Given these incentives, it's fair to ask why this kind of innovation isn't occurring on a wider scale. One answer can be found in the health of the legal market. A vibrant economy has helped sustain high legal revenues and partner salaries. While profits and income growth may have slowed to some degree at many firms, they still remain at historically high levels. And, in this kind of an environment, the need to pursue significant changes for the future seems like less of an imperative and more of an option.
Despite this, threats to long-term sustainability remain, and should not be ignored. Some observers have suggested that law firms, in their current incarnation, will lose ground to so-called "new law" providers.
According to a study from Thomson Reuters, total legal spending directed to U.S. law firms is projected to decline from $300 billion to $265 billion between 2015 and 2025. Meanwhile, "new law" firms are projected to expand their slice of the pie from $2 billion to $55 billion over the same time period.
In order to minimize any loss of market share, it's essential for law firms to stay at the vanguard of technological change by integrating relevant new technologies and unlocking greater efficiencies for clients—actions that will help prompt increased loyalty and generate higher revenue and profits.
Due diligence challenges
In the realm of due diligence, additional challenges further compound these pressures. Accuracy and speed are paramount. The need for specialized knowledge of the deal, its workflow, and the complexities of the necessary due diligence all add to the intricacy that must be managed. Access to information that can be readily massaged, summarized and shared with clients or opposing counsel—all while operating under strict closing deadlines—often presents a significant challenge.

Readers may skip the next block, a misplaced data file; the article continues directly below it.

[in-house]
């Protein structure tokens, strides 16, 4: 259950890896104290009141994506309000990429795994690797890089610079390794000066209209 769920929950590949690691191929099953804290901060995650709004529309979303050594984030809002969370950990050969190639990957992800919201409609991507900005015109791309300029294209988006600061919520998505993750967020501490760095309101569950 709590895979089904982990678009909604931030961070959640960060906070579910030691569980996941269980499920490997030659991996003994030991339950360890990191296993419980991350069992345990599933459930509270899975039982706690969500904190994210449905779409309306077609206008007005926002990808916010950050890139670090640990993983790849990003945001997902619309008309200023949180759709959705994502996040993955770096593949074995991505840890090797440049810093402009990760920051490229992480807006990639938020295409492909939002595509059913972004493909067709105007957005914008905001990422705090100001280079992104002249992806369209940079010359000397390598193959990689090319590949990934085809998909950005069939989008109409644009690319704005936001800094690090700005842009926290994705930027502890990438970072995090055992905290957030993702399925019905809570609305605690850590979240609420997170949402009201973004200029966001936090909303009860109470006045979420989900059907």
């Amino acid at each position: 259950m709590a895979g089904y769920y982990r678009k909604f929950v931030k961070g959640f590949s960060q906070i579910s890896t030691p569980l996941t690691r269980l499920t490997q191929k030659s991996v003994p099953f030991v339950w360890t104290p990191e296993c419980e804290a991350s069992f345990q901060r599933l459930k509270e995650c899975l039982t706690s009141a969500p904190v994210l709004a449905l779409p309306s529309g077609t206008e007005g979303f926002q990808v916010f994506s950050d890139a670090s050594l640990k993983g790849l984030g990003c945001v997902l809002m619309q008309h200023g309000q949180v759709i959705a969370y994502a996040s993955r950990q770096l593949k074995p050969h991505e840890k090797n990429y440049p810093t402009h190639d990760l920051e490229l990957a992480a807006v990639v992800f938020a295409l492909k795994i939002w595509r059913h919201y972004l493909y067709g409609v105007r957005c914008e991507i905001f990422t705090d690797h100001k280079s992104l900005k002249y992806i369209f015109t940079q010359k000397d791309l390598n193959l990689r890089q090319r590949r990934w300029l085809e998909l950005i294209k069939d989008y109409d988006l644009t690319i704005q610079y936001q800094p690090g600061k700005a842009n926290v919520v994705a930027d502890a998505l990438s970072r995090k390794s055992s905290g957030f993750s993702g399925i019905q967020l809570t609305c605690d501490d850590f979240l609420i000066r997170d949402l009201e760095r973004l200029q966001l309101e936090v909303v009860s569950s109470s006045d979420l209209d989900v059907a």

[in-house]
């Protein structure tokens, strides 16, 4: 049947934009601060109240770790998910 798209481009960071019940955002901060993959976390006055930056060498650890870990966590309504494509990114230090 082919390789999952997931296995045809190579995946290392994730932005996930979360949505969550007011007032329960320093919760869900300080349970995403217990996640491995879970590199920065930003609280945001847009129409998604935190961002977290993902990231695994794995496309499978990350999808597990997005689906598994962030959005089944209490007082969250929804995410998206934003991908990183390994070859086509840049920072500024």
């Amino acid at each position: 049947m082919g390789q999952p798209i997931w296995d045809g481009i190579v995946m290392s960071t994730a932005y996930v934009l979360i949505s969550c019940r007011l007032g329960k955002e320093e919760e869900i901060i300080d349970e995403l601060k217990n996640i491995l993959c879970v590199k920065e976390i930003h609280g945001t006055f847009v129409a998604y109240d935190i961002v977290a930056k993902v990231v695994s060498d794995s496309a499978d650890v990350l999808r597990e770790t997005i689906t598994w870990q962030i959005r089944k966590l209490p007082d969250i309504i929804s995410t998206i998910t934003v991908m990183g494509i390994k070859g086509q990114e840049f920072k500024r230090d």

As an example, just the physical act of entering all relevant lien data into a summary chart is time-consuming, tedious, and error-prone. Follow that with the subsequent UCC file creation process, with its own redundant keying steps. Each additional step increases the likelihood for inaccuracies, delays or missed content. Here is fertile ground for efficiencies and savings that can help firms reinforce their competitive advantage.
How automated workflow tools can assist with due diligence
Luckily there are automation tools available to law firms that reduce the manual, time-consuming tasks. The best of these tools are designed to fit neatly within the law firm deal workflow and require little to no training, making adoption painless. These tools deliver to firms great efficiencies, reducing some of the less value-add tasks and the costs associated with them. With these reductions, firms are able to meet the external pressure to deliver more with less, to better showcase their own value proposition and to stay ahead of non-traditional competitors.
Today's firms are also taking advantage of new tools that streamline charting activities, UCC filings and the storage, retrieval and sharing of due diligence documents. These software solutions can save time by automatically gathering and dynamically populating lien and other public records information into forms and other customizable summaries. This removes the requirement to manually re-key data, freeing up time that can be devoted to less time-consuming, higher-value tasks.
Ideally, these solutions can also provide the functionality to amend UCCs and create bulk amendments, assignments and terminations.
Law firms have entered a brave new world of greater competition, increased client demands and disruptive technologies. Firms that are able to nimbly adopt new models and increase efficiencies are best positioned for future success. Moving low value-add work to an automated solution is one such model to emulate. By making processes, such as preparing UCC filings, more efficient and less prone to error, automated solutions can help law firms manage costs while meeting evolving client expectations.